What problem does it solve? If you can’t describe a core problem that your app solves, how do you expect a blogger to understand why it’s important enough to write about?
It needs to work! It sounds like TUAW sees far too many apps before they’re ready for primetime, struggling with crashing issues and incomplete functionality. Knowing that you’re developing a relationship with bloggers, you need to be thinking about how to make your first impression a positive one.
Give it time
Victor advised app developers to invest in relationships and to be patient. No, you’re not going to get the “perfect launch” with several articles at the same time that your app is released in the app store, so reset your expectations.
Instead, settle into a rhythm about telling your story to the right people and engaging with the right communities. If your app is real estate-focused, Victor said, get involved in the real estate community, tell your story, explain why your app is relevant and stay engaged in the comments and on Twitter.
Be constructive and helpful and you’ll get somewhere – seems simple right?
However, most people aren’t willing to invest the time and effort required to execute on this strategy. It takes a lot of work to continue reaching out, engaging in conversations, connecting, interacting and adding value. It takes even more work to research the bloggers you’re trying to reach out to in order to understand their particular interests, where they focus their time and if you’re appropriate. But it’s the kind of work that’s worth investing in because it results in personal connections and relationships that enable you to be heard and can assist you in attracting allies instead of of people you’re begging for favors.
Be a mensch
Just be a human being – realize that the people you’re interacting with are real people with lives, time constraints and stresses, just like you. If you hound them and annoy them, of course they’re not going to want to help you. “You’re not going to win converts by badgering people,” Victor told the crowd. If you want them to take the time to help you, be patient and understanding.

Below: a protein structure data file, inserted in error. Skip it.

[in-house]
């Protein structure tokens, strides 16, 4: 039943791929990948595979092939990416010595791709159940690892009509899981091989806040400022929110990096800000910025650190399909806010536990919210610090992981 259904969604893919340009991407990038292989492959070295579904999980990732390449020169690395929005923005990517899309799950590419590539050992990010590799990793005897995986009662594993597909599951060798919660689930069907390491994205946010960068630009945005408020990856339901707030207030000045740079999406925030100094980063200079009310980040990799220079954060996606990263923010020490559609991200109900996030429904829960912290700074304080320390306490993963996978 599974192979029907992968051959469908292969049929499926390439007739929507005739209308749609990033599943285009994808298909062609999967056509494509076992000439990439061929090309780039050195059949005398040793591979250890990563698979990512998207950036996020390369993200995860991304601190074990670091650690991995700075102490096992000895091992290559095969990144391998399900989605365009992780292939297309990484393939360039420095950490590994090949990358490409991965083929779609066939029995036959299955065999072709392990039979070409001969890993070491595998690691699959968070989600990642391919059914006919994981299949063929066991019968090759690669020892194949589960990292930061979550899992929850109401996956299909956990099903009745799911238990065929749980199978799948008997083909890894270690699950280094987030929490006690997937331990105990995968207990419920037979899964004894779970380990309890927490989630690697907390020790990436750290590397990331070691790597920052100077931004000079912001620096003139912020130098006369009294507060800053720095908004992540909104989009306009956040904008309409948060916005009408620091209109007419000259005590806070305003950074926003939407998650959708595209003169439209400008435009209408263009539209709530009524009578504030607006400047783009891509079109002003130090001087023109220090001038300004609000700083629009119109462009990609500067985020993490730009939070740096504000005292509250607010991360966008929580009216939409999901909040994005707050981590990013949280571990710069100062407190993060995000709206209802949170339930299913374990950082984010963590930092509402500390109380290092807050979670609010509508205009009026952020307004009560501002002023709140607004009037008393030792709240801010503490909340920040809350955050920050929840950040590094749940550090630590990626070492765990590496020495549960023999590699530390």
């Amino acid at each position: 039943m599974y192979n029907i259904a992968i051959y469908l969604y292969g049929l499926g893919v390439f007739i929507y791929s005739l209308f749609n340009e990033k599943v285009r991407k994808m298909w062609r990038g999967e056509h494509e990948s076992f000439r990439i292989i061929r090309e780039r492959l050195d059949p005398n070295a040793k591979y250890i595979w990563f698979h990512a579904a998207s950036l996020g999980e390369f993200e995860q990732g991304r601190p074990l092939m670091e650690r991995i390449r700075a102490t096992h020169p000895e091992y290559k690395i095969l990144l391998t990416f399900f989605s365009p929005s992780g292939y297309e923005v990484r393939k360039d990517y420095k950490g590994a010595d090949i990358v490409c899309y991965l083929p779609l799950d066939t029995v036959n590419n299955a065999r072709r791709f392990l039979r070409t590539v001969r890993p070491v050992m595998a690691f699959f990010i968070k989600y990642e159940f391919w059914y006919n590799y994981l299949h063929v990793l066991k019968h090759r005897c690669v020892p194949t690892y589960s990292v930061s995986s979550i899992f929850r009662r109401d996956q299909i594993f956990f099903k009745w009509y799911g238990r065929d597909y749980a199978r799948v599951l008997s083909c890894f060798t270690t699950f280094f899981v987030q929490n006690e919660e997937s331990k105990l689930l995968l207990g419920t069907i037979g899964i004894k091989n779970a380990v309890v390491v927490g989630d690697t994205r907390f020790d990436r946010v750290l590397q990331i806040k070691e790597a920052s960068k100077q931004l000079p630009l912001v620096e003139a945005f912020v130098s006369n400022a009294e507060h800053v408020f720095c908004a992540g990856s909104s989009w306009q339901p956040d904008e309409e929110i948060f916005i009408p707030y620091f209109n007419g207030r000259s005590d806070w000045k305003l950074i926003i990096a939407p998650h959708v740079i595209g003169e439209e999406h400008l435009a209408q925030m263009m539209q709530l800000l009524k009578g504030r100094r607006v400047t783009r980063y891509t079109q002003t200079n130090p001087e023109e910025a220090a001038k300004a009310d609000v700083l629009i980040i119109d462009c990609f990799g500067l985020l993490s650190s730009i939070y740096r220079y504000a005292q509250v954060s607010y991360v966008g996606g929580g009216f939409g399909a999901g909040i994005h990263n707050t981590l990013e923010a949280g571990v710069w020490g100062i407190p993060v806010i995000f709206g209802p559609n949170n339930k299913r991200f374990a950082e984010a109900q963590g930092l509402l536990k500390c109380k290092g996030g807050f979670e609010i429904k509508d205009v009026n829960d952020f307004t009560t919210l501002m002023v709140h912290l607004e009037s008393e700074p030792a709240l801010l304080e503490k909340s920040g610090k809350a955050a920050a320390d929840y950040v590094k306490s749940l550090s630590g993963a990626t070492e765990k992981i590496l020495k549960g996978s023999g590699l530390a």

You might think that you’ve built something amazing but it’s not going to be true for everybody and you need to have the humility and self-awareness to realize this. More importantly, if someone gives you a bad/scathing review or makes a lot of suggestions, LISTEN!
The people you’re dealing with are in this industry and writing about it because they love what developers are building every day. They respect your work, appreciate it and want you to produce the best product possible so listen to them because they’re investing their energy in helping you be successful.
Finally, some tactical advice
In addition to Victor’s 3 main points, he shared some tactical advice during Q&A:
If you’re going to create a Twitter account/blog/Facebook page for your app, make sure that it’s got some personality.
If you want to really dive deep into this topic, you should check out “Pitch Perfect”, written by his colleagues Erica Sadun and Steven Sande.
Follow up, but politely. If you sent a message across and didn’t hear anything, it’s ok to follow up a week later, just to make sure they’d seen your message
Press releases really don’t capture their attention, don’t spend time and money on PR firms that just blast out press releases
When your app gets written about, participate in the comments
The comments can be a very solid place for bloggers to discover new apps, so if you’re engaging in conversation about your app across the web, it can help you get noticed
NEVER, EVER, pay for a review